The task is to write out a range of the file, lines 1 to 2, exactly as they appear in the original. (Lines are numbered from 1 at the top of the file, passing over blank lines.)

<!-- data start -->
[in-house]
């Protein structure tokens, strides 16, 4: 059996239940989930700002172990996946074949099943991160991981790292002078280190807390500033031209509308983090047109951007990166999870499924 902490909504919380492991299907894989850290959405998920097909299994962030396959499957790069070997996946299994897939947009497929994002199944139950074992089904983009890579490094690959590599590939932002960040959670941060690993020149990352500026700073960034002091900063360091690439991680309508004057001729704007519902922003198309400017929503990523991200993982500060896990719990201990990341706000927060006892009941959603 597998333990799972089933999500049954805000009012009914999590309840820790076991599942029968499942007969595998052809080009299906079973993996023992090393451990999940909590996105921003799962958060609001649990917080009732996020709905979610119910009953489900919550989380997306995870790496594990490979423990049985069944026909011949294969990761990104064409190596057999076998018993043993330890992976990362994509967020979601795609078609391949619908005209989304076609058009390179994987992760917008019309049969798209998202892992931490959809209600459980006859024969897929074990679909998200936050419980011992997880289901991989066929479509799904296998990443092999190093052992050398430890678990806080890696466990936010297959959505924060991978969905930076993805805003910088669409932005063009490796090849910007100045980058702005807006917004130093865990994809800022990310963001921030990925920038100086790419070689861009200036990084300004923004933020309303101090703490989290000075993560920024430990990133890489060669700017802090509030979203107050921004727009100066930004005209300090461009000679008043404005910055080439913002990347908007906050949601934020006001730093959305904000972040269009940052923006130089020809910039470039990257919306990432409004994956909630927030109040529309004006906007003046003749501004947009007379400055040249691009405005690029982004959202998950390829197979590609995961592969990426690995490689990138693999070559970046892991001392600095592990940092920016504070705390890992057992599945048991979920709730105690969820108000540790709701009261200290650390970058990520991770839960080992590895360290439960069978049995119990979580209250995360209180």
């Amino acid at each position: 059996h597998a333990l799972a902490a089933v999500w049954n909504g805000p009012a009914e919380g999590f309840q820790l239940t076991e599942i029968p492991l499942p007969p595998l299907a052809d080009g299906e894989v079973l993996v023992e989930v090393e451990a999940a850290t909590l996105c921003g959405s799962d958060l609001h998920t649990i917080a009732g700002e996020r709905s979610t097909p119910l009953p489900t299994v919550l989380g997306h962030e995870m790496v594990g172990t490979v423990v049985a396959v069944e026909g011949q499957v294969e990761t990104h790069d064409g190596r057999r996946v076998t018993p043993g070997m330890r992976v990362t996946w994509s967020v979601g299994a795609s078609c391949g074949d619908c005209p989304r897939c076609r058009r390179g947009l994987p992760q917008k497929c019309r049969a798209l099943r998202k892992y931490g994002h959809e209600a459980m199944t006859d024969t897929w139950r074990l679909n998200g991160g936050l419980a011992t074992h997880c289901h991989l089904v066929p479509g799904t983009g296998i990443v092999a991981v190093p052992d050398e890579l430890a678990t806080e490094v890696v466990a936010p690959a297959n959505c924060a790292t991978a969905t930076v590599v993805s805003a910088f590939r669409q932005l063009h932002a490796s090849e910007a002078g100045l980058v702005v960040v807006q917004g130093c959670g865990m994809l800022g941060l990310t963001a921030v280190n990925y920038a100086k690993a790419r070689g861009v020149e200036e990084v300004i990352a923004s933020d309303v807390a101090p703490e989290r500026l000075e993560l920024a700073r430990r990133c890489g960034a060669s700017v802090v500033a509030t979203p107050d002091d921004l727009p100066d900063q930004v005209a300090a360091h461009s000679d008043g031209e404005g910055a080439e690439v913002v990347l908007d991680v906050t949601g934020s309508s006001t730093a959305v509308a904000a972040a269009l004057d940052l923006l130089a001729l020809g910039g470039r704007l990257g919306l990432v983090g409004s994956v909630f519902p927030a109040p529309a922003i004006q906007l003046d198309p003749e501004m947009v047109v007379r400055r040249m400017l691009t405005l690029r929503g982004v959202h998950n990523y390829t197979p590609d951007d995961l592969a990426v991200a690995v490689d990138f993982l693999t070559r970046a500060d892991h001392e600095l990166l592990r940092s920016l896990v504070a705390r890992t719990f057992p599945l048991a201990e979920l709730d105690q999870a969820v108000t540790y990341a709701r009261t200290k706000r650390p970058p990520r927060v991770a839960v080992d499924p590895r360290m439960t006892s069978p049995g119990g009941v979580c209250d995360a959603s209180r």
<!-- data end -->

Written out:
[in-house]
């Protein structure tokens, strides 16, 4: 059996239940989930700002172990996946074949099943991160991981790292002078280190807390500033031209509308983090047109951007990166999870499924 902490909504919380492991299907894989850290959405998920097909299994962030396959499957790069070997996946299994897939947009497929994002199944139950074992089904983009890579490094690959590599590939932002960040959670941060690993020149990352500026700073960034002091900063360091690439991680309508004057001729704007519902922003198309400017929503990523991200993982500060896990719990201990990341706000927060006892009941959603 597998333990799972089933999500049954805000009012009914999590309840820790076991599942029968499942007969595998052809080009299906079973993996023992090393451990999940909590996105921003799962958060609001649990917080009732996020709905979610119910009953489900919550989380997306995870790496594990490979423990049985069944026909011949294969990761990104064409190596057999076998018993043993330890992976990362994509967020979601795609078609391949619908005209989304076609058009390179994987992760917008019309049969798209998202892992931490959809209600459980006859024969897929074990679909998200936050419980011992997880289901991989066929479509799904296998990443092999190093052992050398430890678990806080890696466990936010297959959505924060991978969905930076993805805003910088669409932005063009490796090849910007100045980058702005807006917004130093865990994809800022990310963001921030990925920038100086790419070689861009200036990084300004923004933020309303101090703490989290000075993560920024430990990133890489060669700017802090509030979203107050921004727009100066930004005209300090461009000679008043404005910055080439913002990347908007906050949601934020006001730093959305904000972040269009940052923006130089020809910039470039990257919306990432409004994956909630927030109040529309004006906007003046003749501004947009007379400055040249691009405005690029982004959202998950390829197979590609995961592969990426690995490689990138693999070559970046892991001392600095592990940092920016504070705390890992057992599945048991979920709730105690969820108000540790709701009261200290650390970058990520991770839960080992590895360290439960069978049995119990979580209250995360209180």